It is - or should be - no more surprising than the fact that a class may have a method that implements some method in an interface that has a completely difference name (using a method resolution clause):

  IMyInterface = interface
    function Foo: Boolean;
  end;


  TMyImpl = class(TInterfacedObject, IMyInterface)
  public
    function Bar: Boolean;
    function IMyInterface.Foo = Bar;
  end;


NOTE: Although it doesn't surprise me that a private method can be exposed via an interface, a convention I use in my own code is that where-ever possible, property getter/setter methods to satisfy an interface are declared "protected" and all other methods and properties are declared "public".

Jolyon Smith New Zealand |

6/27/2011 8:09:36 PM #

@Iman:  There is no need to try anything to see if it "works" - there is nothing here that is *not* working.

@Stefan:  The "bad taste" comes from the fact that any given interface is not necessarily bound to any one class, so expecting to be able to discern information about a class declaration from the declaration of an interface it implements (or vice versa) is to miss the point of interfaces entirely.

All you can do is document your specific implementation of an interface adequately.

I do this myself by laying out the class along these lines:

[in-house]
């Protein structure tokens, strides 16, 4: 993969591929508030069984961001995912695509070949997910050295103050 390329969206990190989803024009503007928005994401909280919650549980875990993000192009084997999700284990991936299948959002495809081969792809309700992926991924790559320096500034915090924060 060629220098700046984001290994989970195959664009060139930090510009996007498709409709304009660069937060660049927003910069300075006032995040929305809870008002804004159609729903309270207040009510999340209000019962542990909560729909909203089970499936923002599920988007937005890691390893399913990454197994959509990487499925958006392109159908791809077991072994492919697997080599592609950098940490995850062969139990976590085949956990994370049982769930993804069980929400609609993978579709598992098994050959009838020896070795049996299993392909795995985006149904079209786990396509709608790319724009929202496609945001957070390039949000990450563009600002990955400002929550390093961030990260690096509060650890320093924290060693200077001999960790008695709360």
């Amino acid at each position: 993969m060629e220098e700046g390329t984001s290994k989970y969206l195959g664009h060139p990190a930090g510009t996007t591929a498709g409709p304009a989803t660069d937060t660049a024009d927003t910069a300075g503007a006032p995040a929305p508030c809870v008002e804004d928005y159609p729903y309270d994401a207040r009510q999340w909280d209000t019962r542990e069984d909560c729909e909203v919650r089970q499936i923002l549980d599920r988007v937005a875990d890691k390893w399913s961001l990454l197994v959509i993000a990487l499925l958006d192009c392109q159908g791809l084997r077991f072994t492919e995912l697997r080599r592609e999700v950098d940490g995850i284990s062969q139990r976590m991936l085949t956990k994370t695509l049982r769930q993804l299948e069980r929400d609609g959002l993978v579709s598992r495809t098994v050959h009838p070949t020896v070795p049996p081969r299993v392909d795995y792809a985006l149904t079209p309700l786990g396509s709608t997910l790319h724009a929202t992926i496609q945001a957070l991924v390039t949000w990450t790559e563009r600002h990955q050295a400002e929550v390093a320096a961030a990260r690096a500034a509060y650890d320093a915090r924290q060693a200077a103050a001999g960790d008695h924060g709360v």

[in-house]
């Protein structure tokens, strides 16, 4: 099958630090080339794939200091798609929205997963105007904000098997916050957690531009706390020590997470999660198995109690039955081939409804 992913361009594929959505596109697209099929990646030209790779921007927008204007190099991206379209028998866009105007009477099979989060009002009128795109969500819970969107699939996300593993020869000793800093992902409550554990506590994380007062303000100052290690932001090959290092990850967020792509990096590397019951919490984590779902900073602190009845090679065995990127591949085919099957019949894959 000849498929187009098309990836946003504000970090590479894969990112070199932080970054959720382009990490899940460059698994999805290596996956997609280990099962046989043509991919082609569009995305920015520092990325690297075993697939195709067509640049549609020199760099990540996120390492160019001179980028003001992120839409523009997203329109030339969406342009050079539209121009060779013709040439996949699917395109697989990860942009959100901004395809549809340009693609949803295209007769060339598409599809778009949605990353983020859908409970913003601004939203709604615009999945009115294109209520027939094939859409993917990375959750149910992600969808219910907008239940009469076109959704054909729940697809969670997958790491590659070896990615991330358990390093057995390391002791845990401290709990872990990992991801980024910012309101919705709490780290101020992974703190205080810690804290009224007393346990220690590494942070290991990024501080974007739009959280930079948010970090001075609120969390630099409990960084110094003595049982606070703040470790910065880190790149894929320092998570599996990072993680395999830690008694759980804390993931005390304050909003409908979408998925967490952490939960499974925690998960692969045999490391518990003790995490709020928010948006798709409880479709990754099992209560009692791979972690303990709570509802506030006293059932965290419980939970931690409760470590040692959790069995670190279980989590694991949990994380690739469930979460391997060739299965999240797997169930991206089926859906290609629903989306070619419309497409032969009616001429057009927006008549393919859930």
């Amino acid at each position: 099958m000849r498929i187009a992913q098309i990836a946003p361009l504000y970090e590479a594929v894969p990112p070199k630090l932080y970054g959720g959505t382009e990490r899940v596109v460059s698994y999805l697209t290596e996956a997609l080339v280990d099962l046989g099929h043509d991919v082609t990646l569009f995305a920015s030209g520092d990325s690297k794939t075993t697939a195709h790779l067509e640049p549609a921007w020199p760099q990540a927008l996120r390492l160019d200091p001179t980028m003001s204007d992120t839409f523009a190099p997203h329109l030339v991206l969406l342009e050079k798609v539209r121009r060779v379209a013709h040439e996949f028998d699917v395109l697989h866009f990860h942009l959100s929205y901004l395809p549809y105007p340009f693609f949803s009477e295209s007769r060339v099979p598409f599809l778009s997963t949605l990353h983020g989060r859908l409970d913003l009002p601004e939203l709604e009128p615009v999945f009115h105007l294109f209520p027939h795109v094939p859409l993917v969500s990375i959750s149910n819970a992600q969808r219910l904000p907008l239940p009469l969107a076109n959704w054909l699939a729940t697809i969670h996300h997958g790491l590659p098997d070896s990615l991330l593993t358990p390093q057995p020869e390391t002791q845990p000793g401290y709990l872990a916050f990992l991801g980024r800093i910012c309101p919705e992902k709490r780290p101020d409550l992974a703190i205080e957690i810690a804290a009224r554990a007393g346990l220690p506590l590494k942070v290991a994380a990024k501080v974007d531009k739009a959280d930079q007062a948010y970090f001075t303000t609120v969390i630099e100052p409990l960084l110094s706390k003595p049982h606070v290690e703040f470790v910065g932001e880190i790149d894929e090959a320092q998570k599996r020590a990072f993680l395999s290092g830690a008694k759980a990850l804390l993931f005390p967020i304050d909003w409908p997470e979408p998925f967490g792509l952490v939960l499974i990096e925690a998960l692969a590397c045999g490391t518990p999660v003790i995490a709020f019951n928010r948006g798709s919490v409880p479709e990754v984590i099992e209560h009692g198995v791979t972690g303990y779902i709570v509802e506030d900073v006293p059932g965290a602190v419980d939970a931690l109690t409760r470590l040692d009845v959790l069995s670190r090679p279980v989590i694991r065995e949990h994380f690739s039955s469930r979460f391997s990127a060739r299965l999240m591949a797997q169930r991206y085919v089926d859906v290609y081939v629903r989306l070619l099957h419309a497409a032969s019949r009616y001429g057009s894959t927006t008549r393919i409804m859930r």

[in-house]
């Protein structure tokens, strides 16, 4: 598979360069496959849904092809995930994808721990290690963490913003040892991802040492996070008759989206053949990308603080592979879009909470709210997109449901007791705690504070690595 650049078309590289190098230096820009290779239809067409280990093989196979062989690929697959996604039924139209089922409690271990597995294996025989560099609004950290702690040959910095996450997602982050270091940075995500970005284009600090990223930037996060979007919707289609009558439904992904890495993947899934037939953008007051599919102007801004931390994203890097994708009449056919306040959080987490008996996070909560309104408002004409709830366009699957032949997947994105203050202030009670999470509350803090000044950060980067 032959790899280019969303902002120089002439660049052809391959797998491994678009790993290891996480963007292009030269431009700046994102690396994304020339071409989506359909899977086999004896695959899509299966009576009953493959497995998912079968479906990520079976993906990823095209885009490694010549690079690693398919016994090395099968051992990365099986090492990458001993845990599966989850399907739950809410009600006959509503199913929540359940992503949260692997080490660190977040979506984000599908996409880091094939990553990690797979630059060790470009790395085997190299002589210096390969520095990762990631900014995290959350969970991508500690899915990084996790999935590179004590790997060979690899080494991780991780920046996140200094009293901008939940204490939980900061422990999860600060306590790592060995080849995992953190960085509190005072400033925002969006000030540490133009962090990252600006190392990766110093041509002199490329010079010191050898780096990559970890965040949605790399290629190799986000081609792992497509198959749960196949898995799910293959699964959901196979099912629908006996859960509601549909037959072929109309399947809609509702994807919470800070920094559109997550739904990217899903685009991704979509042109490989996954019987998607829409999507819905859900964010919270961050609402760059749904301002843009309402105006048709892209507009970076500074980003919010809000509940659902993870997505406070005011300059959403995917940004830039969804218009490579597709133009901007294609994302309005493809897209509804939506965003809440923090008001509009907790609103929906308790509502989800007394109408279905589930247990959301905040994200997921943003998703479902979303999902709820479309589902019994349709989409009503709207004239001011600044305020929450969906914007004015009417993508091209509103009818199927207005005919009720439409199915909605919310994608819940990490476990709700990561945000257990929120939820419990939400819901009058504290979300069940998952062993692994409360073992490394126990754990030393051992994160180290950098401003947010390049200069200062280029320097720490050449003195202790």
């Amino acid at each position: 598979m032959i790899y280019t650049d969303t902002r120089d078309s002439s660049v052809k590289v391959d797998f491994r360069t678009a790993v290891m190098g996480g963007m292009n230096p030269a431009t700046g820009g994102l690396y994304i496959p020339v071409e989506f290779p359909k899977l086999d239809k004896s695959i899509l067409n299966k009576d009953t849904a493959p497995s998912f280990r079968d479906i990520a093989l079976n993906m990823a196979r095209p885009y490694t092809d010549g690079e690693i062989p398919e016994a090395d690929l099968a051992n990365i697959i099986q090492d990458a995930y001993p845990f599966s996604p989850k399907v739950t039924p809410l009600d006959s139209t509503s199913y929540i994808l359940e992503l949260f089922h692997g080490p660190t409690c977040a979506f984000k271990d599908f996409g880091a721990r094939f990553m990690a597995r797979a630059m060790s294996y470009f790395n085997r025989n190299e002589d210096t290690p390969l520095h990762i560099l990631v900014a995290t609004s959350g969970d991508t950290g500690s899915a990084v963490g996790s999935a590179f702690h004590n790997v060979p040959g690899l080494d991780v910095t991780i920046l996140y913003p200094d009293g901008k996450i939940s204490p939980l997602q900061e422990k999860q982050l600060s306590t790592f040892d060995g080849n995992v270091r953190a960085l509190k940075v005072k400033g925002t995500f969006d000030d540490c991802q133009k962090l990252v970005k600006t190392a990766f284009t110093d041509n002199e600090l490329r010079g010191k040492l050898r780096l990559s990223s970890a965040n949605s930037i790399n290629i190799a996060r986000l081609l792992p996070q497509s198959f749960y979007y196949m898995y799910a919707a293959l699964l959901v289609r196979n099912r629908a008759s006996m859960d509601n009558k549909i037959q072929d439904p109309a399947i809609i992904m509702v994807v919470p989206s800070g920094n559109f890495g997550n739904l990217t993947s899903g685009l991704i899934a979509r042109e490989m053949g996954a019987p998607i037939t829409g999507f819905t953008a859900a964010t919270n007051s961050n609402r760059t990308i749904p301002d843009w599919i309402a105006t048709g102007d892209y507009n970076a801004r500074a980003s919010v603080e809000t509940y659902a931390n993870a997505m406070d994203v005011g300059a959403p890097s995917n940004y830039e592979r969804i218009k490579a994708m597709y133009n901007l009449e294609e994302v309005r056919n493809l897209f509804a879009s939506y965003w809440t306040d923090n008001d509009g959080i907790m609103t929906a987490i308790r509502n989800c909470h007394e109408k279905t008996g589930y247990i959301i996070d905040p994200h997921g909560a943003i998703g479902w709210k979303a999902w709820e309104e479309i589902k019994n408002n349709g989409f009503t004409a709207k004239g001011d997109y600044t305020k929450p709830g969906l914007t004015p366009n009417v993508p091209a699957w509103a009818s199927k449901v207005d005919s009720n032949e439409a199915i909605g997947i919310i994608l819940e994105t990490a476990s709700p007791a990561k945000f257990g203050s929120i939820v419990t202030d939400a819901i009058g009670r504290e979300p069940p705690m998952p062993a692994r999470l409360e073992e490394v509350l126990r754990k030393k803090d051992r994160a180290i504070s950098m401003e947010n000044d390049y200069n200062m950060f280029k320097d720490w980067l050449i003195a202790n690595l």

TMyClass = (TInterfacedObject, IFirstInterface
                               ISecondInterface)
// Non interfaced implementation details
private
protected
public

// Interface related members:

protected // IFirstInterface --------------
// property getter/setter methods
public
// methods and properties

protected //ISecondInterface --------------
public
  // etc

protected // Method Resolution Clauses (if required)
end;


When the stock ingredients leave a bad taste, feel free to add whatever seasonings make the dish palatable.  Smile

Jolyon Smith New Zealand |

6/27/2011 8:27:24 PM #

On the same line of thought exposed by Jolyon, it is perfectly legal (if not sane) to write stuff like:

program DoPrivateStuff;
{$APPTYPE CONSOLE}

uses
  SysUtils;

type
  ITestInterface = interface
    procedure DoThisPrivateThing;
    procedure DoThisPublicThing;
  end;

  TTestClass = class(TInterfacedObject, ITestInterface)
  strict private
    procedure DoThisPrivateThing;
    procedure ITestInterface.DoThisPublicThing = DoThisPrivateThing;
  public
    procedure DoThisPublicThing;
    procedure ITestInterface.DoThisPrivateThing = DoThisPublicThing;
  end;

{ TTestClass }

procedure TTestClass.DoThisPublicThing;
begin
  Writeln('Doing a public thing');
end;

procedure TTestClass.DoThisPrivateThing;
begin
  WriteLn('Doing a private thing');
end;

var
   Test: ITestInterface;

begin
  try
    Test := TTestClass.Create;
    Write('calling Test.DoThisPrivateThing=');